Double standards:

—Do you want to go to Greta’s?
She yawns a little. —Whatever. I’m easy.
—I know.
Her eyes go dark right quick. —I mean it. Don’t ever. You’re pretty easy yourself, but I bet nobody says it, yes?
—Yes. They say I have a rep.
—For a boy, that’s like a medal. Or maybe a hat, like even if you don’t like it, it’s just something he wears. For girls, it’s like, she’s a ruin, stay away from her.
—It’s not like that. People get mad at me too. Girls I’ve been with, their friends, it’s like a minefield.
—Not the same. You know Allison? Never mind, of course you do. She won’t talk to me hardly, and we’re next to each other in three classes, because she knows we’re fucking.
—That’s nuts. All the guys she’s been with, she needs all the friends she can get.
Her eyes do it again. —This is what I mean, Cole.

and many of the other things that come with being a teenage boy who is discovering who he is going to be.

But that doesn’t mean it’s without its flaws… or even particularly good.

To be sure, there are things here that are infrequently discussed and treated as taboo in our modern world, things that would be beneficial to the kids going these experiences to discuss… and I admire what Handler was trying to do. For some this might be a life-changing book, but for this reviewer there were issues with the main character.

He was hard to find personable, due to his obnoxious attitude, and one can’t help but think that even though there were some gay/bi interactions, and a certain level of… acceptance of this, the main character still had himself convinced that it was a convenience thing only when he had sex with a guy, but other guys were “gay” when they did the same.

—OK I did some gay stuff but I don’t feel gay about it.
—Tell me what stuff.
—OK but don’t tell anyone.
—Well I’m a guy on a random anonymous chat. Think you’re safe.

He did go from a guy who slept around with every girl who would consider it to a guy who understood what it was like being on the other side of that equation and learnt from his mistakes, so that’s a positive.

The biggest issue for this reader was the formatting, and this was enough to knock it down by a whole point in the rating. There are no dialogue tags, and the weird formatting makes it hard for readers to know if it’s the character talking (or texting, or writing) or the narrator explaining to the reader who was talking. This means the reader has to work hard to decode what’s going on, and if they’re focused on trying to work out who is speaking and to differentiate the spoken stuff from our narrator’s thoughs, they are not going to become involved in the stories and care about the characters. What is the point in being “artsy” like that when it adds nothing to the story and gets in the way for readers?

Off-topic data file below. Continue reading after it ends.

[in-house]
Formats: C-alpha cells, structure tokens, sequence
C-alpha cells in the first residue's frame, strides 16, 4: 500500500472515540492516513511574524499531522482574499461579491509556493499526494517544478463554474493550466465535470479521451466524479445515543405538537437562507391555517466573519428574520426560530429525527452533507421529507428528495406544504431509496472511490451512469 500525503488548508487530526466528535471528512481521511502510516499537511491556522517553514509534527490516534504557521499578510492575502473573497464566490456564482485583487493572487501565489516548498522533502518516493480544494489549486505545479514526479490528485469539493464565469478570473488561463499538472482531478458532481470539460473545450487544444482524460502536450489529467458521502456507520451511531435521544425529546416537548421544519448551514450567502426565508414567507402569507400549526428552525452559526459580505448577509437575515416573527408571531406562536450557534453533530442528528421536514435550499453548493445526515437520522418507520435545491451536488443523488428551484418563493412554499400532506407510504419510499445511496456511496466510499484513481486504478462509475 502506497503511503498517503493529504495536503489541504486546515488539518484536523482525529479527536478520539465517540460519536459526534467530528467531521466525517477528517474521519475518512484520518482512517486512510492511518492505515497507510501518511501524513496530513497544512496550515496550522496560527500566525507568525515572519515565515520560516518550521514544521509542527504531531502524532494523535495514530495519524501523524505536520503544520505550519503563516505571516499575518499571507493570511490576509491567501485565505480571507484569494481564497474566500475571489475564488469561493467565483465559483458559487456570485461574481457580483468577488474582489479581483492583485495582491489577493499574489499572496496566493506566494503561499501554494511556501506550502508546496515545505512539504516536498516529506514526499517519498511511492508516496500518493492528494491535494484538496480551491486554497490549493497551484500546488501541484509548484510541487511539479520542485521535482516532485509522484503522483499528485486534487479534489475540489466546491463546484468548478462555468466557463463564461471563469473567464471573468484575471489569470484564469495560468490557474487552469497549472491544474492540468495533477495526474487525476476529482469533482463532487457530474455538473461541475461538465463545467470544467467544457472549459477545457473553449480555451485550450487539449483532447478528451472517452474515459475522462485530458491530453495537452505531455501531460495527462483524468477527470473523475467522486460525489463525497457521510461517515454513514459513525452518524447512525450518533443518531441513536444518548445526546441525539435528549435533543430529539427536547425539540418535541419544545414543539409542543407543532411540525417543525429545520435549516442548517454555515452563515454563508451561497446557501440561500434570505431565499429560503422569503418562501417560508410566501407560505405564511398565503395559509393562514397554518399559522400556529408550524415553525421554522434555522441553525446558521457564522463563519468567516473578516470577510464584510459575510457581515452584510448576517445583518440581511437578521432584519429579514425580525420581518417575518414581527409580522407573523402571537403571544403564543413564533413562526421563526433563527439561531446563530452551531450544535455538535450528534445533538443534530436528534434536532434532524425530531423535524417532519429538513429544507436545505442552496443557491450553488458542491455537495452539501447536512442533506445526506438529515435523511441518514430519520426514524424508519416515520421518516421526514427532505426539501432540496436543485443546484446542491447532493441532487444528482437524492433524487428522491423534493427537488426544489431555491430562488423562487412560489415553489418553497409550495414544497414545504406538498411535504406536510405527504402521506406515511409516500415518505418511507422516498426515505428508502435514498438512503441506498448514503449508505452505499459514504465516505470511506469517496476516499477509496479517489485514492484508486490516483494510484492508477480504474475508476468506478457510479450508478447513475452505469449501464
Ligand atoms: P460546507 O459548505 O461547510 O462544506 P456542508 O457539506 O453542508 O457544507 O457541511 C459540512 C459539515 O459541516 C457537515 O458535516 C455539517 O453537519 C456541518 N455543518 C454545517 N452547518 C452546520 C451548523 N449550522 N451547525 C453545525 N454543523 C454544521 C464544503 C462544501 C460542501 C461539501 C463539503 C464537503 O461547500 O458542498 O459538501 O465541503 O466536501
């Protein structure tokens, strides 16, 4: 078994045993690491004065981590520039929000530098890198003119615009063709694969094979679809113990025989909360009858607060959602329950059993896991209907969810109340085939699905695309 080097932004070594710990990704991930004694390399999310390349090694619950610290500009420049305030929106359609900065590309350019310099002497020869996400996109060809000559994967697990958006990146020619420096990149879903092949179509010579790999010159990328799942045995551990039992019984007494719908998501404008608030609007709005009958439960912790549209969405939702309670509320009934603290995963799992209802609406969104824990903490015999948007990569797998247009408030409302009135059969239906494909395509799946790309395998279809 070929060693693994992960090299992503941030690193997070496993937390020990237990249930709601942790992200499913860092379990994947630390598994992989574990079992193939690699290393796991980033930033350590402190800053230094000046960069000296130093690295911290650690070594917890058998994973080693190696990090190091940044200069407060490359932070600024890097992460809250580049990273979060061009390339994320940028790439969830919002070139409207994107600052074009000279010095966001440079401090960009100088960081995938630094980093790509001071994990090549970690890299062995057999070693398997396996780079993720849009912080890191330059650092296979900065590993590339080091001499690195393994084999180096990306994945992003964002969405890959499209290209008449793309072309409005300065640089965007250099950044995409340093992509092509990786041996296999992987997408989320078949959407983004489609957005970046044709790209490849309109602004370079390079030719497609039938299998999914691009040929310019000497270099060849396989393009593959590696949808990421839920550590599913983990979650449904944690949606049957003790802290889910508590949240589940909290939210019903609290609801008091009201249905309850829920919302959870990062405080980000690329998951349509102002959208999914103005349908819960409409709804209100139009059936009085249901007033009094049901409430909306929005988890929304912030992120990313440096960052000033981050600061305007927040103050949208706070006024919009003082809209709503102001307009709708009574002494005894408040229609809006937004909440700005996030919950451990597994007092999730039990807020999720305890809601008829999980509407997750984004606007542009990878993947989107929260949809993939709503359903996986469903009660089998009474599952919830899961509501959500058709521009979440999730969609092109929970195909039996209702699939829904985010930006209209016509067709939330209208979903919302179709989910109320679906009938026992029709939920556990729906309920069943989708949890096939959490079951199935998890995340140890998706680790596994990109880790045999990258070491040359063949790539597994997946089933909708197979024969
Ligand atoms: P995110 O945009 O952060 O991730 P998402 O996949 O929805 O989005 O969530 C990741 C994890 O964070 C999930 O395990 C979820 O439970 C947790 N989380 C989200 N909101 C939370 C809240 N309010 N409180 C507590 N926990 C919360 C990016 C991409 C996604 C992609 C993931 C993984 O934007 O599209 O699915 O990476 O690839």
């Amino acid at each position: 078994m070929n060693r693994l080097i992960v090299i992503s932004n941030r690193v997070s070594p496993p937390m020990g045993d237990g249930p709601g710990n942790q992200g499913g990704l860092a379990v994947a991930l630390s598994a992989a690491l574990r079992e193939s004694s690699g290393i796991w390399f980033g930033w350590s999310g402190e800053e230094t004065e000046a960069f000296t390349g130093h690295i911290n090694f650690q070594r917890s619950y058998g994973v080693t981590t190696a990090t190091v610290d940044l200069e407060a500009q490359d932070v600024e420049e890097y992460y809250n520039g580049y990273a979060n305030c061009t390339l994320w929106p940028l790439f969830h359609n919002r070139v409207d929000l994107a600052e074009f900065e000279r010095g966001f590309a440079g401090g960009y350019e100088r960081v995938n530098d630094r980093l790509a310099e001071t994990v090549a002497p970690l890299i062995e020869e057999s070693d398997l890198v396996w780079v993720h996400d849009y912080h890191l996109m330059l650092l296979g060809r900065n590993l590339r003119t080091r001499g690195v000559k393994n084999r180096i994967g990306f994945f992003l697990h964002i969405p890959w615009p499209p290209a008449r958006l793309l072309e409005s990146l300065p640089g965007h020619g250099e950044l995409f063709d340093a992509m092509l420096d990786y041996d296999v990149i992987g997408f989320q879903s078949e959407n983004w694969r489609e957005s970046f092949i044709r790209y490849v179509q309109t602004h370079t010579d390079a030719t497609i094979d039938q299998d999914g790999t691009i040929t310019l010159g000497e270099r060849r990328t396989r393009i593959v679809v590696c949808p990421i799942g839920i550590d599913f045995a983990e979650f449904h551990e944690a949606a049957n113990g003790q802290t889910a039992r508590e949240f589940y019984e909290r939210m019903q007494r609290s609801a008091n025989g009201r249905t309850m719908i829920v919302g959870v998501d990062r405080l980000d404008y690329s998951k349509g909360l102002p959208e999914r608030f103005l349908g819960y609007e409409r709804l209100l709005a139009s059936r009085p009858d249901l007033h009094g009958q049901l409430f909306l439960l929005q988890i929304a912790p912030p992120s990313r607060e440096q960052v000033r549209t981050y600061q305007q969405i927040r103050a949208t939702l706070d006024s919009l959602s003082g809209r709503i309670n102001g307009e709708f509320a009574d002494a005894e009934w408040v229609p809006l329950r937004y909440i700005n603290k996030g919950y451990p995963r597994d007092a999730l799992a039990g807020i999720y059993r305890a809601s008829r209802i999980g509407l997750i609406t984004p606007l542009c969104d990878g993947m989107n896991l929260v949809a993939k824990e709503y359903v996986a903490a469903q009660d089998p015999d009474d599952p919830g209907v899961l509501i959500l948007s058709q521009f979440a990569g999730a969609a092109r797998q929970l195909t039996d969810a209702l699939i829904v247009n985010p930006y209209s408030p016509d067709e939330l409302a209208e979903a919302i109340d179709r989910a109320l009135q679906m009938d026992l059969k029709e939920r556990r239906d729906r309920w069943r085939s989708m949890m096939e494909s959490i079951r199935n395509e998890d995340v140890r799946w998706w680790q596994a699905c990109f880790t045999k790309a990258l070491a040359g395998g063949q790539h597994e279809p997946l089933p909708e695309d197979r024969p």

This was just impossible at times, especially when the MC was talking to two people at once (maybe one in person and one via text message?).

—Are you doing something later?
—Later? This is Alec, by the way.
—Hi, Grisaille.
—Later? No.
—Good, call me.

Is the bit after the question on the second line clarifying that Alec is talking in the first line? Or is Alec saying that in his message or on the phone (seems weird since these guys are such good friends, but… maybe Alec got a new number or was calling from a different phone). It’s never made clear and is incredibly frustrating! Perhaps this is meant to emulate a teenage boy writing in his own words, but rather than offering that atmosphere it came off as needlessly over-complicated.

In the end, the layout got in the way of immersion. Had Handler written this with standard dialogue tags and text structure, this might have been 6/10.

Category: Book Reviews, Other Reviews